Arizona Republic from Phoenix, Arizona on February 18, 1941 · Page 24
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Arizona Republic from Phoenix, Arizona · Page 24

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Tuesday, February 18, 1941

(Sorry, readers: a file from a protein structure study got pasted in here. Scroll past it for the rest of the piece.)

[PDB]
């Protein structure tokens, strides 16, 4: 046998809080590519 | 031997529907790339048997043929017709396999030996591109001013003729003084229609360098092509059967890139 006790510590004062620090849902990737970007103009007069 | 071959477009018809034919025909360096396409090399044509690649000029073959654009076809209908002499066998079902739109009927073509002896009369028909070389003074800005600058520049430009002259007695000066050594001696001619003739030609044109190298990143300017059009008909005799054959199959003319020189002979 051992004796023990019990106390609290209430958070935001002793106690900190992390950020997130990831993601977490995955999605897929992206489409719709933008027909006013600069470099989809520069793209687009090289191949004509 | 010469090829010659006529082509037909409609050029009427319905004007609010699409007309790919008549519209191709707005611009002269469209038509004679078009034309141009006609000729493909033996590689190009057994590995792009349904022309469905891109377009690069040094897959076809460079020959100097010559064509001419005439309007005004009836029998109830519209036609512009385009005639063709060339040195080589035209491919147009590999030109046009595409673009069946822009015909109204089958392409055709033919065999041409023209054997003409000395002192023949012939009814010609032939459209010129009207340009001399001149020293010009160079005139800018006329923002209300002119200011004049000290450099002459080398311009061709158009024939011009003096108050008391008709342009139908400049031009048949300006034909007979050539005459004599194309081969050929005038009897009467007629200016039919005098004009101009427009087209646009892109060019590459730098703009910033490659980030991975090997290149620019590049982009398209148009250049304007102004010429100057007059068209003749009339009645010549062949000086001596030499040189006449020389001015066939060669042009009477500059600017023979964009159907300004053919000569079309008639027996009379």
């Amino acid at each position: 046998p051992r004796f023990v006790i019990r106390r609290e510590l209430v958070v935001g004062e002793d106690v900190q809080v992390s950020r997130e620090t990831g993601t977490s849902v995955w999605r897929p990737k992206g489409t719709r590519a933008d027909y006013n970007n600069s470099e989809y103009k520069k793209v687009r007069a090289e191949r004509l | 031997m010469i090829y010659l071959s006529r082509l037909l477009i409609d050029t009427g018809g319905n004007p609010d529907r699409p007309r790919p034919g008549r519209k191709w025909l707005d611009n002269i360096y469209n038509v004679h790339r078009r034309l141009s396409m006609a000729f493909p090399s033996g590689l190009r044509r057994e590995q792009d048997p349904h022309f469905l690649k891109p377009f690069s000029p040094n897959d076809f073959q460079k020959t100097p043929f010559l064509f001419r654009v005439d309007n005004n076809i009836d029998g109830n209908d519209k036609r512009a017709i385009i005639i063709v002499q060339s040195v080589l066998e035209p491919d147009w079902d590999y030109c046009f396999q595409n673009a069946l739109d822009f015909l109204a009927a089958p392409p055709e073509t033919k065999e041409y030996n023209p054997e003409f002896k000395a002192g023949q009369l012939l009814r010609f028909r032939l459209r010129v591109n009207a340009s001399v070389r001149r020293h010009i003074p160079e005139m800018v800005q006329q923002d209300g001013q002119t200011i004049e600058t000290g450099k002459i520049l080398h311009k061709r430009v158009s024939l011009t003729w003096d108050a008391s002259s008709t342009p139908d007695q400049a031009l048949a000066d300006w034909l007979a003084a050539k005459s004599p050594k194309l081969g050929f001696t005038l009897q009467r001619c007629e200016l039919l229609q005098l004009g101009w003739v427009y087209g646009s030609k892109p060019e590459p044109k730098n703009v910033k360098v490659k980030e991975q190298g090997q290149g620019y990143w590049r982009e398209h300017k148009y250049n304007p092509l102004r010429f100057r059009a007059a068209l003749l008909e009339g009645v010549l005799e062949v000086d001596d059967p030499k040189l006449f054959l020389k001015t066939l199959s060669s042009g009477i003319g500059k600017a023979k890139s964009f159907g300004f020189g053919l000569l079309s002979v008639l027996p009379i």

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Page Eight Arizona Republic, Phoenix, Tuesday Morning, Feb'f uary 18,' 1941 Telephony 3.j Globe Group Urges Repeal Of Tax Limit Arguments for and against re- Mayor Sullivan asserted the bill peal of the section of the Arizona meant "life or death" to Globe ana peal — code which prescribes a tax limit of $2 per $100 assessed valuation of property in towns incorporated under common council were presented by representatives of towns throughout the state, the Southern Pacific Railroad Company, and tax associations at a hearing before the state senate finance and revenue committee yesterday. .The hearing was interspersed with squabbles between representatives of the City of Globe and the railroad company over a suit in which the company received a judgment of $50,000 against the city for taxes paid under protest. the judgment was upheld by the state supreme court, although delegates from the city said the court had observed the matter was a case for legislative correcting, for legislative correction. Hearing was called for edification of the committee, which had been presented with a bill calling for the repeal of that section, introduced by S. L. Bixby of Gila county. Its introduction was prompted by difficulties in Globe and Miami arising from lowering of assessed valuations of property in those cities. Representatives asserted it was necessary to raise tax rates past the prescribed limit in order to obtain money necessary for operation of the city. "With the limitations prescribed applied to the City of Globe," William A. Sullivan, mayor, asserted, "we couldn't even hire one fireman and one policeman and comply with provisions of the state minimum wage law." He explained that under the present law the city would be required to apply 40 cents of each 52 lor retirement of bonds and 51-60 for general operating expenses, of which 51.20 would go by law to construction and maintenance of streets. "With the 40 cents left out of each dollar," the mayor pointed out to the delegates, "we'd have only S300 left for paying those two men." Contention of thp Globe contingent was that the section, now applying to common council cities, was enacted in 1901, belore statehood, and that since other laws have been passed which by inference repeal the section. Another representative of Globe pointed out. that only one week elapses from the time the city receives its copy of the assessed valuations from the state board of equalization until its budget is to be prepared. Impossible, Solons Told He claimed it is an impossibility lor the city to make an accurate budget in such short time. cited the closing of mines, banks, a department store and a slaughter house as causes for lowering valuation. Union Growth Vividly Shown cie K i- The mayor said the city had steadily decreased the amount of money spent and asserted: "It isn't necessarily the rate of the tax that counts—it's what you have to pay." Alexander B. Baker of Phoenix, representing the railroad company, asserted that the company still has not received reduction in valuation comparable to other property in the municipality and asserted certain taxes had been levied on the firm, after the reduction of valuation, based on the original valuation and at the regular tax rates. 'If the limit is taken away for one city," he said, "all the others will fall in line to reduce valuations and put on a $5 or $6 tax rate. One city won't let all the others et ahead of it." Statistics Presented Mayor Sullivan offered .statistics to refute Baker's claim the railroad had not had proper reduction in valuation, and pointed out that valuation was not up to a city but the board of equalization. "If valuations are going down, gentlemen," he pleaded, "how can we operate under the present limitations?" A representative of the railroad asserted a survey of cities in the state showed only three, other than Slobe and Miami, had exceeded the limit, but James Girand, representing the Arizona Municipal League, produced figures to show 16 cities had done so. Mr. Baker immediately popped up to ask Mr. Girand if his figures included that part of the tax which goes to reduce bond issues. He was told in some instances yes and others no. To Mr. Baker's assertion that tax rates of $5 and $6 exist in Globe, Mayor Sullivan hotly claimed the rates in Globe had never exceeded S5.05, whereupon Mr. Baker retracted his statement, saying the $6 rate applied 1o Miami. Tax Merits Debated Argument at that point revolved about the relative merits of city and county taxation and assessment, with the Phoenix-Maricopa county situation brought to the fore. It was headed by a question by one of the delegates as to what limitation if any, the Globe-Miami faction would favor. Mayor Sullivan replied that the group considered a limitation of 10 per cent of the budget adopted by a city in the year preceding consideration of another budget should apply. Harry M. Fennemore, Phoenix, attorney for the Santa Fe railroad, pointed out that only two cities in the northern part of he state had found it necessary to extend their tax rates beyond the limit, but commented that a genera] law, applicable to the entire state and all j cities, might be needed to solve the i problem. S. A. Spear of the Arizona Tax L ,'Research Association said that would oppose inets all but blocking the marble- floored halls of the million-dollar Pan American Union Building, offer unequivocal ev\dence of pro'.v- ing Western Hemisphere co-operation. Playing a major role in the war- Inspired effort of the 21 republics to build an economic and defensive bulwark against all possible repercussions of the conflict and now concerned with every phase of human activity in the hemisphere, the union has come a long way since 1890 when it was founded as a small time Pan American chamber of commerce under the name of the "International Union of American Republics." Scope Of Work Grows It« sole purpose then was the collection and distribution of commercial information, and the union's small office here then was designated as "The Commercial Bureau of the American Republics." Now the work of the Pan American union ranees from Ihe handling of an international eonlrst for the selection of an "Inter-American Hymn of Peace" to making preparations for the Havana Conference of Foreign Ministers in whie.h the 21 republics set up machinery for taking over and administering foreijjn-owned colonies of European powers in the Americas in the event of a threatened chanpe in ownership of these possessions. The union's staff of 107 experts, clerks and stenographers has lone upon taxes levied in cities under common council. Legislative Log Of February 17 P LLOWING l> the Arizona Republic'! dally I«I »' bUli. renoliittoDi and memorUh In (he resutar ienlon ol the 15th Ariron» kerf.lature. Including «he Introduction, protresi and action by the governor. Symboli: H—House. S— Senat*. B—Bill, It—Kwolutlon. M—Memorial. *—Joint. C—Concurrent. INTRODUCED House HB 181—(Williams of Maricopa) —To revise statutes relating to municipal budgets, establishing a new system for determining and evying of taxes, to create a state appeal board consisting of the state auditor, treasurer, and examiner 'or appeal by taxpayers of a suggested budget, and to appropriate 55,000 for carrying out provisions of the act. HB 182—(Udall of NavaJ9)—To authorize summons by registered mail of the defendant in civil cases before a justice of the peace involving 550 or less. HB 183—(Lockwood of Maricopa, Sharpe of Cochise, Jameson of Mohave and Dudley of Yuma)— To create a merit system for em- jloyment, to include the state de- mrtment of social security and welfare, unemployment compensation commission, highway patrol, state prison, department of liquor icenses and control, state board of health and bureau of criminal dentification, and any other departments which may elect to be roverned by it. HB 184—(Stover of Pima)—To make uniform the law relating to .lability for participation in breaches of fiduciary obligations. HB 185—(Crable of Yavapai, by request)—To make uniform the statutes of limitation in civil and criminal cases. HB 186—(McKinney of Cochise) —To limit issuance of liquor licenser for liquor sold for consumption off retail premises in original packages to one to each 2,500 persons in counties of more than 100,000 population, one to 2,000 in counties between 25,000 and 100.000, and one to 1,000 in counties of less than 25,000 population. HB 187—(Stover of Pima)—To make the owner of a dog liable for injury to a person bitten by the HB 188—(Committee on appropriations)—To appropriate $4,245 to pay the claims of the Convent of the Good Shepherd in Phoenix for care of girl juvenile offenders. HB 189—(Curry of Maricopa)— To appropriate 5500 to purchase 100 copies of "The Political and Social Economic, Survey of Banquet For Magazine MESA, Feb. 17—"Cactus Cuttings," the fourth magazine to be published by the Mesa Writers Club, will be off the press next week, it was announced today by Ray English, president. The book, containing many poems, stories and all types of creative writings by local authors, will be introduced to the public at a banquet Monday at the Golden Mesa Tearoom. The club was established four years ago under the direction of the Mesa recreational committee. Regular meetings are held twice a month, at which time types of writing are studied. The club also assists its members in finding markets for their writings. Among the many outstanding features of the new hook are articles by local authors who are becoming well known. Mrs. Bertha Kleinman, Mrs. Ida Alldredpe. Mrs. George Haws, Mrs. Elizabeth Smith, Mrs. Maria Sullivan, George Roy and others. V/ Three Injured In Altercation GLOBE, Feb. 17—One man was Phoenix and the Valley of the Sun", edited by Dr. A. G. Norton, assistant professor of social studies at the Arizona State Teachers College at Tempe, to be distributed by the secretary of state. HB 190—(General appropriations bill introduced February 12 out of order). HB 191—(Virdine of Maricopa, Goff and Ernst of Final. McKinney and McAleb of Cochise, Rosenbaum of Gila, Greenhalgh of Graham and Chapman of Pima)—To provide for establishment of sanitary districts by boards of supervisors, empowered to purchase, establish, construct and operate sewerage systems with approval of 51 per cent of the real property owners in the proposed district, to prescribe duties and powers, provide for financing by issuance of bonds, and to vest government of each district in a board of governors elected by the qualified electors. HB 192— (Perkins of Yavapai)— To limit salaries of officers, agents or employees of a benefit corpora- ition to 53,000 yearly, and to per!mit increase by $1 for each 51,000 of life policies in excess of $500,000 of such benefit certificates taken by its members, or any increase voted on by members of the benefit company. HB 193—(Fish and came committee)—To permit use of bow and arrow in hunting of deer, peccary, javelina, bear, other game animals or birds. HB 194—(McRae of Maricopa) —To provide for licensing and regulation of child welfare agencies by the state board of social security and welfare and for the placement of children in foster homes. HB 195—(Klein of Yavapai)— To empower school districts to insure school busses, costs to be included in the district budget. HB 196— (Curry of Maricopa)— To appropriate $250 to pay the claim of the Maricopa County since outgrown the present'build- s !™| ! n H? e Mt arm another was 1nr rnnstmrtrri in iqifl lhrnii~h lho! sno1 - "> the right foot and a third ing constructed in 1910 through thej munificence of Andrew Carnegie. Construction Authorized For the last six years, the union has had available a grant of $600,000 from the Carnegie Corporation to build an annex. Several the United was stabbed in his chest last night, according to Golden L. Hunsaker, chief of police. Nacho Leon was shot in the left arm. Pete Beruatti was shot in the right foot and Cachu Bracamonte was stabbed. apo the United States] . ,. ., Congress authorized construction of | According to the story told Chief the addition on a plot of groundIHunsaker, all were involved in an directly behind the present building altercation, and on the triangle fronting the multimillion-dollar Interior building. However, Harold L. Ickes, secretary of the interior department, protested this location because it would obstruct the view from his building. As a result a committee of the capital's fine arts commission was named to arbitrate the dispute and recently proposed a ccmpromise site provided by closing the street in the rear "of the present building. This proposal immediately drew the fire of District Official Issues 500 Tags In Day GLOBE, Feb. 17—Mrs. Margarite Harding, Gila county assessor, the only woman assessor in Arizona, performed a remarkable physical feat last Saturday, the last day for obtaining 1941 automobile license plates without paying penalties. By herself, she issued 500 sets of the plates to Gila county car of Columbia officials, who declared owners from the time her office closing this street would create a was °P cned at 9 a - m - until 6 p. m. •" ' ' with an hour off for lunch. That is at the rate of a little more than one a minute. Mrs. Harding, disregarding precedent in her office, has issued all the plates in Gila county this year. o Chandler Students Will See Pictures CHANDLER, Feb. 17 — Motion pictures will be presented to junior high and high school students of Chandler this week, it was announced today by Wilfred G. Austin, superintendent At 10 o'clock Thurs'day morning the motion picture, "Alaska Silver Millions", depicting the fishing industry, will be shown. At 2 o'clock Friday afternoon two pictures will be presented—"Jerry Pulls the Strings" and "Years of Progress". The public may attend these assembly programs. Mr. Austin said. traffic hazard. Vnion Rrmatns Neutral Caught in the middle of this quarrel, the Pan American Union has remained strictly neutral and Dr. L. S. Rowe, director-general, Dr. Pedro de Alba, assistant director, and Dr. William Manger, counselor, have concentrated on the task of getting the ever increas-| ing .amount of work done in the present crowded offices. Dr. Manger and his important staff are crowded into the "pantry." The "dumb-waiter"- serves as a bookcase for the office. The important Inter-American Economic and Financial Advisory Committee, created by the Panama Conference of American Foreign Ministers and a most potent organization for advancing hemispheric economic co-operation, meets in the room provided for the board of governors of the union. The com- roittee's secretariat, provided from the union's staff, works at desks Jiidden away in one corner of the vast "Hall of the Americas." Recently the weekly plenary session of the Inter-American Committee Sad to be postponed because a :Seal recital flvas scheduled In the hall. Couple Gets License GLOBE. Feb. 17—Thomas Elden Watson. 21 years old, Miami, and Flora Belle Walker, 19, Central Heights, obtained ua marriage license here today. » Farm Bureau for expenses in defending interests of the state in litigation relating to school land. Senate SB InS—(Stanton of Greenlee)— To appropriate 5773.36 to pay the claim of R. S. Black for steel and labor in construction of bridges on the Rice-Springerville highway from October, 1929, to April, 1930. SB 159—(Babbitt of Coconino)— To apportion the state school fund on a basis of $25 per capita, the balance of the fund to be apportioned among counties in the ratio the ad valorem property taxes in each county bears to the total state ad valorem taxes during the year, to require publicization of school budgets, and to prohibit drawing of a warrant by a county school superintendent unless included in the budget. SB 160—(Haldiman of Maricopa)—To require licensing of chiropodists by a three-member board appointed by the governor to staggered terms of office, to prescribe procedure and fees for such licensing, to provide reciprocity with other states having similar examinations for licenses, and to prescribe penalties. (Duplicate of HB 164). SB 161—(Committee on highways and bridges)—To prohibit throwing of missiles or firing of ;uns at common carrier vehicles, ;ars or engines, with felony punishment prescribed for violations. HB 162—(Fain of Yavapai)—To limit to 55 the state's share in payment to the owner of a reactor destroyed under provisions of the dourine act, to. require money available for eradication of dou- rine to be spent first in quarantined areas, and to appropriate 510,000 to the livestock sanitary board to carry out provisions of the measure. (Emergency measure). PROGRESS House To Senate HB 112—(Robles of Pima)—To redefine "contractor" as used in the Arizona Code and to establish a minimum of 5150 as cost for work which calls for the designation "contractor," with resulting requirement of license. Senate To House SB 45—(Kimball of Pima)—To allow Phoenix and Tucson, and Maricopa and Pima counties, to engage in regional planning and zoning. (Emergency measure). To Governor None. GOVERNOR'S ACTION Signed HB 4—(Mitchell of Maricopa)— To redefine circumstances leading to loss of lien on goods, amending Section 52-360 of the Arizona Code of 1939. (Emergency measure). HB 14—(Udall of Navajo)—To reduce mileage allowance of state Opening Of Gila Bids Set Today GLOBE, Feb. 17—To open bids on metal weather stripping for windows of the Gila county courthouse and to buy 'three' dump .rucks for the road department, the Gila County Board of Supervisors will hold a special meeting at 2 p. m. tomorrow, it was announced :oday by P. A. Phillips, clerk of the board. In the advertisement asking for the bids, contractors were told they would have to conform to all the state laws governing employment of labor In Arizona and also that the work will be subject to approval by the board before payment is made. o Copper Pegging Plan Rejected LANSING, Mich., Feb. 17—(AP) jov. Murray D. Van Wagoner said :oday the federal government had rejected suggestions that the price of copper be "pegged" to a point ligher than the prevailing rate of 12 cents a pound. The governor asked that the price be raised last week when nore than 500 employees of the Quincy Mining Company at Hancock, Mich.,, struck for higher wages which the company con:ended it could not pay unless the ncrease were granted. Since then the strike has been settled. Van Wagoner said he had been informed by C. A. Bishop, price stabilizing director of the national defense advisory council, that a price boost was unnecessary in view of the fact that Northern Michigan copper mines produce only about five per cent of total national production. Globe Juniors To Stage Play GLOB'S, Feb. 17—"College Daze", a three-act comedy, will be presented by the junior class of Globe High School at 7:30 p. m. tomorrow in the high school auditdrium. In the cast are Robert Canfield, Reeves Knowlton, Annabelle Clark, Josephine English, James Guadino, Bonnie Lee Cox, Ruth Warner, John Wilson, William Benbow, Robert Williams, Earl Holquin and Louise Perkins. . Miss Fern Bingham is director. Members of the production staff are Joe Ciochetti and Elinor Jones, business managers; William Nelms and Betty Hatch, advertising managers; Antonette Rais, house manager; Adalph Walthers and Henry Boland, stage managers; Harvey Rose and Robert Tolson, electricians; Betty Lou Cochrane, property manager; Alma Giacoma and Sena Cubitto, prompters. Train-Limit Law Trial Resumed TUCSON, Feb. 17—(AP)—W. H. Kirkbride, chief engineer, and John J. Sullivan, assistant manager of personnel for the Southern Pacific Railway, were cross-examined by the state.today as the trial of charges the road violated the Ari- bona train-limit law resumed in superior court before Judge Levi S. Udall. Cross-examination of' defense witnesses will take about a week, counsel indicated. Then the trial will recess for a month while the state prepares rebuttal testimony. Report Is Made On State Taxes WASHINGTON, Feb. 17—(AP)— Income taxes provided 52,387,135 of the $4,683,967 in 1940 internal revenue collections in Arizona, the treasury department has announced. The total was a drop from the 54,699,730 collected in Arizona in 1939. Of the 1940 income tax yield, corporation taxes brought in 51,018,636 and individual levies 51,368,498. Payroll taxes totaled 51.124,429 and miscellaneous internal revenue amounted to 51,172,402. Morenci School Band Will Present Concert MORENCI, Feb. 17 — The Morenci Hich School Band will present its first full dress concert of the year in the high school auditorium at 7:30 p. m. Wednesday. The program will include compositions of John P. Sousa, theme from "Largo" by Dvorak, Young America Overture, by Edward Russell, and Scarlet Dragon Overture, by F. H. Hanneman. and several solos, duets and small group numbers. Eagle 'Captured' By Tucson Police TUCSON, Feb. 17— (AP)— An eagle with a wing spread of six feet, eight, inches was captured today by Ben West, police captain, and Leland Casey, patrolman, in a vacant lot near the University of Arizona. The eagle's presence was first reported by a housewife. Captain West said the bird made no attempt to escape the peace .officers. It was lodged in the city pound. The police said it appeared to be a pet. Commission Accepted WASHINGTON, Feb. 17—(AP)— Keith Nelson Merrill, Safford, Ariz., has accepted a commission as a second lieutenant in the air corps reserve, the war department disclosed today. and county officers and employees from seven to five cents per mile. HB 36— (Sharpe of Cochise)— To repeal the law prohibiting the joard of pardons and paroles from considering any application for jardon or parole until the convict's minimum sentence has been served. (Emergency measure). (Signed February 15). SB 16—(Blake of Graham)—To establish bond for every person to whom letters testamentary or of administration are issued at an amount not less than the value of :he personal property and the probable value of annual rents, profits and 'issues of the estate's real property, and to permit issuance vithout-bqnd of similar papers to the surviving spouse of an estate valued at less than $2,000. PLANTING ALFALFA—WHEAT OATS—BARLEY CAPITAL FMEL.FEEDiSEEDC? nFound Dead In Cars BUCKEYE, Feb. 17—Two men were found dead in automobiles here yesterday and today and one of them has not been identified, said J. G. Goodman, justice of the peace. . No foul play is suspected, he said. One is Henry Bell, about 26 years old, Gila Bend, who presumably died in his sleep in the automobile of Carl Hill, 25, Gila Bend, after -it ra nout of gasoline in Valencia, just north of Buckeye last night. Justice Goodman, who said an inquest would be unnecessary, said Hill told him that Paul Dillard, employee of a Valencia service station, determined that Bell -was dead in the car after they had tried to revive him. Took Cold Tablets Hill said they came here last night, ate a sandwich in a local cafe and then drove on to the Perryville Cafe, where they remained until midnight drinking liquor. He said they slept in the car and he was unable to awaken Bell. There had been no fight or accident. Hill told the coroner. Bell had a cold and had been taking cold tablets, he said. The other man, about 70 years old, and expensively dressed, was found dead in a used automobile on a sales lot on the main street yesterday morning. He will be examined by a county physician. Justice Goodman said the man had told several local residents that he was robbed of 593 and a watch by two young men who picked him up in Alhambra and abandoned him near Buckeye. He also told a local service station attendant that he was very ill and would die unless given medical attention. He was directed to a doctor's office. Justice Goodman indicated an inquest will depend upon learning the man's identHy. He was about six feet tall, weighed about 170 pounds, had gray hair and light gray eyes. He wore a brown suit, dark gray, expensive hat, white shirt, maroon tie, black oxfords and clean underclothing. Teeth Are Missing Two teeth were missing from one side of his upper plate and his lower teeth were badly decayed. He reportedly told local residents he had been in Casa Grande, Phoenix and Glendale and was en route to Yuma. He also said his wife died three months ago in California and he carried a pencil from the Simpson Funeral Home in Long Beach, Justice Goodman said. ' Death Claims Aged Engineer PRESCOTT, Feb. 17—(AP)— Mark Bradley, 81 years old, a mining engineer in Yavapai county for half a century, died Saturday night at the Pioneers Home. A native of Canton, O., he came to Arizona in 1890. Survivors include a son, Donald Bradley, Phoenix, and a daughter, Mrs. Mary Potocki, Clarkdale. o Suspected Fugitive From Texas Caught TUCSON, Feb. 17—(AP)—Frank G. Jefferson, 19 years old. who Tucson police said was wanted for escape from the Texas prison farm at Sugarland, was arrested here today as he was offering a ring for sale at a secondhand store. James Brady, detective, said Jefferson was* wanted for burglary of a jewelry store and drugstore in Lamesa, Tex., January 28. Brady said considerable jewelry was found in Jefferson's possession. Four Hurt In .Crash Near Wickenburg PRESCOTT, Feb. 17—Four Prescott residents suffered minor injuries when the car in which they were riding, driven by Louis Whitlow, struck a soft shoulder and turned over four, times late yesterday near Wickenburg. Most seriously hurt was- Miss Yvonne Wilson who suffered a dislocated shoulder. Whitlow and Alice Hubbel and Margaret Glfford escaped with lesser injuries. '— O r Lessord Funeral Held In Prescott PRESCOTT, Feb. 17—Funeral services were held here today for A. W.' Lessard, 81 years old, Yavapai county pioneer, who died last week. Lessard had resided in this county for 60 years and. since 1884 had operated a ranch on the Agua Fria river near Mayer. A native of Canada, he came to Arizona at the age of 21 years. Burial was in the local Masonic Cemetery where Masonic rites were conducted. Surviving are three children, Mrs. Ethel Edwards of Mayer, Mrs. Elva Breckenridge of Cottonwood and Grover L. Lessard of Mayer. . o Waters Flood Miami Cellars MIAMI, Feb. 17—Due to the long rainy spell, many basements of business establishments are flooded, and the fire department has been kept busy pumping water. The water level has risen to about two feet from the surface. Due to the great pressure of the water in the flat in which Miami is located, many concrete basement walls heretofore considered impervious to water, are leaking. Water in several places is from three feet to 40 inches in depth. In order to keep down the water, automatic electrically driven centrifugal pumps are being installed. o Manslaughter Trial Docketed PRESCOTT, Feb. 17—Trial of Wilson Myers on a manslaughter charge was set today by Superior Judge Richard Lamson for Monday, March 3. Myers was ordered held for the superior court after the death of Ralph J. Grantham, allegedly of injuries he suffered in a fight with Myers last December 9. Judge Lamson also set the trial of William Paar, charged with giving perjured testimony in a superior court trial here last summer, for March 6. Miami Lions Unit Will Meet Tonight MIAMI. Feb. 17—The Miami Lions Club will meet at noon Wednesday in the Pure Food Cafe with Tony Pajon, vice-president, in charge and Joe Fernandez as program chairman. Dr. E. R. Little will furnish the entertainment. A date will be set for a Ladies Night and the official visit of Rudolph G. Zepeda, district governor. Delegates also will be designated for the annual state convention to be held in Tempe in April. Soldiers Seek Pair On ( Ledge' EL PASO, Tex., Feb. 17—(UP)— A searching party from the 260th coast artillery tt Fort Bliss .ranged the lofty slopes of rugged Mount Franklin, north of El Paso, tonight, although military authorities doubted reports of two men being trapped high on a ledge. Another party abandoned the search when its signals were unanswered. Fort Bliss officials and El Paso police had no reports of missing persons. Report that two mert were stranded on a ledge started when military guards thought they saw flashlight signals shortly before dawn. Later, soldiers using telescopes thought they saw two figures on the mountainside. The only thing found by the searching parties today was an abandoned sweatshirt fluttering from a bush. High services wilt at of John Victor will follow ; etery. A native of Finland had resided in ' tf She was 65 years old. Surviving, in husband, are four Emil Lyall of Phoenx Bianconi Young Rancher Dies In Present VALLEY, Feb"" SKULL Juarez Highway M O Ke Speed CWjcame to mis district in isia'c EL PASO, Tex., Feb. 17—(AP)— \ lvmg a , re e , fiv ,? sist ers, Mrs. & dispatch from Mexico, D. F., to ^crey of Skull Valley, Mrs! a .• TT M .«U r>.»i ..j... ,...«* i n otewarr. Mrs. naiei, T--. dent here for 22 year* Ji«j " local hospital Sunday ' *** m A native of Carlsbad, N | came to this district in ' , . ., the Herald-Post today quoted President Avila Camacho as saying the long-contemplated highway rrom Juarez on the Rio Grande here to would be a reality Mexico, D. F in two years. At the present time, the international highway from Laredo constitutes the only modern highway from the United States border to the Mexican capital. The president's statement was given to a group of El Pasoans whose principal purpose in going to Mexico, .D. F., was to press highway plans, which already have been outlined on paper. Boomtown Festival Report Scheduled MIAMI. Feb. 17— The appraisal } committee for the third annual Boomtown Spree will make its report Wednesday at the meeting of! the Miami Junior Chamber of] Commerce. Dinner will be served bv the; women of the Berean Class In thei basement of the Community Church' at 7:30 p. m. The celebration will be held in conjunction with the annual spring festival of the area schools, which this year is set for about May 8. - o Campaign Nets $500 KINGMAN, Feb. 17— More than 5500 was realized in Mohave county's drive against infantile paralysis this year, according to a report filed by Joe Senz, chairman in charge of the local committee for the celebration of the President's Birthday ball. Stewart, Mrs. Daisy dl Mrs.A.R. WeidenerofPr Mrs. P. V. Russell of two brothers, Alva of OKU n and Walter of SacranSSo Funeral services will be' the Community Hall here p. m. Wednesday followed b in the local cemetery. MOVED Morrison The Dentist From Our 24-Year LoraTto. T. PERMANENT WAVES BY SNEED'S Zxactly suited to the texfan and condition of yoor hair. A deilgn rut—ityles that know their way around. 2.00 to 7.50 SNEED Barber & Beauty Shop 3« X. FlMt Ave. Fhom 3-4868 - Wool.rorth-.3s E. J»OW AT 305-306-307 Luhrs Bldji Same Phone 4-Ziig Peacock Shop Introduces The frocfezL. The Smart Material For Spring GENUINE BEIGE TWEED SNAKE The accessory color of the season as it tafe itself to the new spring prints. The.JWA \ at 12.7? • t*w our "Lay Away'* Service A deposit will hold your Kleettaa Pf flCOCK $HOf SHOP'] Owner-Operated" • 3 1 North First Avenu* 9 o'clock Satnrday* Transparent Dental Plates DR. HAWKINS 17 50 Ea. Credit Dentist 111 E. Washington like an eraser The Erazor removes hair from arms and legs safely, easily, pleasantly. Takes only a few minutes, too. Tiny plastic Erazor with 3 efficient but harmless cutting heads, 1.00 Toiletries, Street Floor since 1860 "the Best Always" Gilbert and Sullivan's comic opera "Trial by Jury" benefit of British War Relief Phoenix Woman's Club—Wednesday night. At smart take-off points all across the continent you'll see the newest of Oshkosh luggage ensembles, the handsome Cherokee pattern in maroon.; One of many eminent designs to be seen in o'ur Luggage Shop. Cherokee pieces.from 18.50 to 43.50 The Downstairs Stort since 1860 "the Best Always" • . p.- • •••.. : ' Right.and natural for most anywhere, any day in Phoenix. A natural colored easy fitting jacket with plenty of pocket space, sizes 12 to 20, 12.95 ». Worn over, a plaid skirt in sheer, . sheer wool. Beige, blue or rose combinations, sizes 24 to 30, 7.95 Chosen at random from the numerous authentic styles of skirts, sweaters and jackets in the Desert Sports Second Floor Wednesday at two-thirty o'clock El Desfile des las Modas del Desitrto A Parade of Desert Fashions . at the Arizona Biltmore Pool No Charge